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Notable Factors Related to Fatal and Serious Injury Wire Rope Safety Barrier Crashes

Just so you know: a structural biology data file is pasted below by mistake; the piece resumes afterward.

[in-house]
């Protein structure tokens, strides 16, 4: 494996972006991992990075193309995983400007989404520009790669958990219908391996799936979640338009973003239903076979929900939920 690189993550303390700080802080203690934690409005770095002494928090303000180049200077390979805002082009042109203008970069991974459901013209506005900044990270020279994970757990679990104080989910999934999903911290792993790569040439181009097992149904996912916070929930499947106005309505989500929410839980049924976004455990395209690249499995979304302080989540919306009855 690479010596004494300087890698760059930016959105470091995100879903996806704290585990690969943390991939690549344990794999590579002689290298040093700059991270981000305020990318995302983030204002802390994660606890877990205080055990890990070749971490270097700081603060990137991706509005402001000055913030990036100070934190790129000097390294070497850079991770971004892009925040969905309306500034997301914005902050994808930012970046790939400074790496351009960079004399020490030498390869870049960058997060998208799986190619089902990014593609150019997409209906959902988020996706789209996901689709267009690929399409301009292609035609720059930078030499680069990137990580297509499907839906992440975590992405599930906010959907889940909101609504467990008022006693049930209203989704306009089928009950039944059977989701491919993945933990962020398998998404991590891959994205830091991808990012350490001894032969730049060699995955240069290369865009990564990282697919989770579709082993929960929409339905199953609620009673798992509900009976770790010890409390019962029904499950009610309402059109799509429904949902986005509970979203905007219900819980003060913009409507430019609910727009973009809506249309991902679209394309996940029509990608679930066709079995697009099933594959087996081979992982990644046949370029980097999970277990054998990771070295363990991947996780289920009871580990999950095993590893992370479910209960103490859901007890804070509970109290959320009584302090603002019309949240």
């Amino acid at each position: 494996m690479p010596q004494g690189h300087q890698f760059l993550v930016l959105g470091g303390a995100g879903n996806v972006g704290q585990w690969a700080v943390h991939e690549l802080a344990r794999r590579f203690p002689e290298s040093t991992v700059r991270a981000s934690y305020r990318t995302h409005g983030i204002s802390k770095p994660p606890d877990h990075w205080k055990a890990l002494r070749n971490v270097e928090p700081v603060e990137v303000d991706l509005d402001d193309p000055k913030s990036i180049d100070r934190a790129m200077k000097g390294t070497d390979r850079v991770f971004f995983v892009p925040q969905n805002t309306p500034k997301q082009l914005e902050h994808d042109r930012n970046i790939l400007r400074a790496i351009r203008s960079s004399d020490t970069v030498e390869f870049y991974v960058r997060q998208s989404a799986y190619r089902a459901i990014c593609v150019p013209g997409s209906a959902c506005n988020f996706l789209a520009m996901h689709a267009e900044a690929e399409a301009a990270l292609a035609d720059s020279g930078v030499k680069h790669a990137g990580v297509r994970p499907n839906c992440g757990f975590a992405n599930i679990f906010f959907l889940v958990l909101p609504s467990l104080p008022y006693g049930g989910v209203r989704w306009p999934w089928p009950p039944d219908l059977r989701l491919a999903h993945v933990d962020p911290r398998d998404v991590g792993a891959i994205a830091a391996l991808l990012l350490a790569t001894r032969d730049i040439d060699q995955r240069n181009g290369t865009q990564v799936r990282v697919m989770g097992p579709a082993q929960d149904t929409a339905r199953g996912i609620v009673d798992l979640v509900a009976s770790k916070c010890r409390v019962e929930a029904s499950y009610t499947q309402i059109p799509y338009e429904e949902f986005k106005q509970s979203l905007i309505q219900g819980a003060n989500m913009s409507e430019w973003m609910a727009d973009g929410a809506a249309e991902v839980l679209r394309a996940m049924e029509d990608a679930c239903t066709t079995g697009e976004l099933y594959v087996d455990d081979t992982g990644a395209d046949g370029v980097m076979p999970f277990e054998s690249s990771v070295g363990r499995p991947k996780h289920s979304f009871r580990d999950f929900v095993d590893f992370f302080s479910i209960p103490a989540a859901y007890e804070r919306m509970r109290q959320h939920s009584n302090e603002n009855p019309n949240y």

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Wire rope safety barrier is a common countermeasure in addressing off-path crashes on high-speed roads, considered the default measure in Australia (Turner 2015). The barrier has been found to reduce fatal and serious injury crashes by around three-quarters (Crowther and Swears 2010; Candappa et al. 2012; Carlsson 2009; Chimba et al. 2017). The tensioned wire ropes are designed to deflect upon impact, producing a more gradual deceleration of the vehicle, and exposing vehicle occupants to reduced crash energy (Patel, Jani, and Joshi 2017). Wire rope safety barrier (WRSB) has also been found to be 1.5 times more effective in reducing the severity of crashes when compared to the other currently available barrier options of concrete and guardrail barriers (Candappa et al 2020). Nonetheless, fatal and serious injuries are still evidenced in crashes into WRSB. Given its superior levels of safety, as well as a limited availability of barrier-specific crash data, to date limited research has been published on the factors involved in fatal and serious injury crashes involving WRSB. Jurisdictions internationally continue en masse installation of these barriers. Focussed investigation on factors associated with these crash dynamics will enable ongoing improvement of the safety performance of the barrier and roadside safety overall. This paper presents some notable factors identified in fatal and serious injury WRSB crashes in Australia, and highlights possible means of addressing these through barrier design modification tested using computer simulation.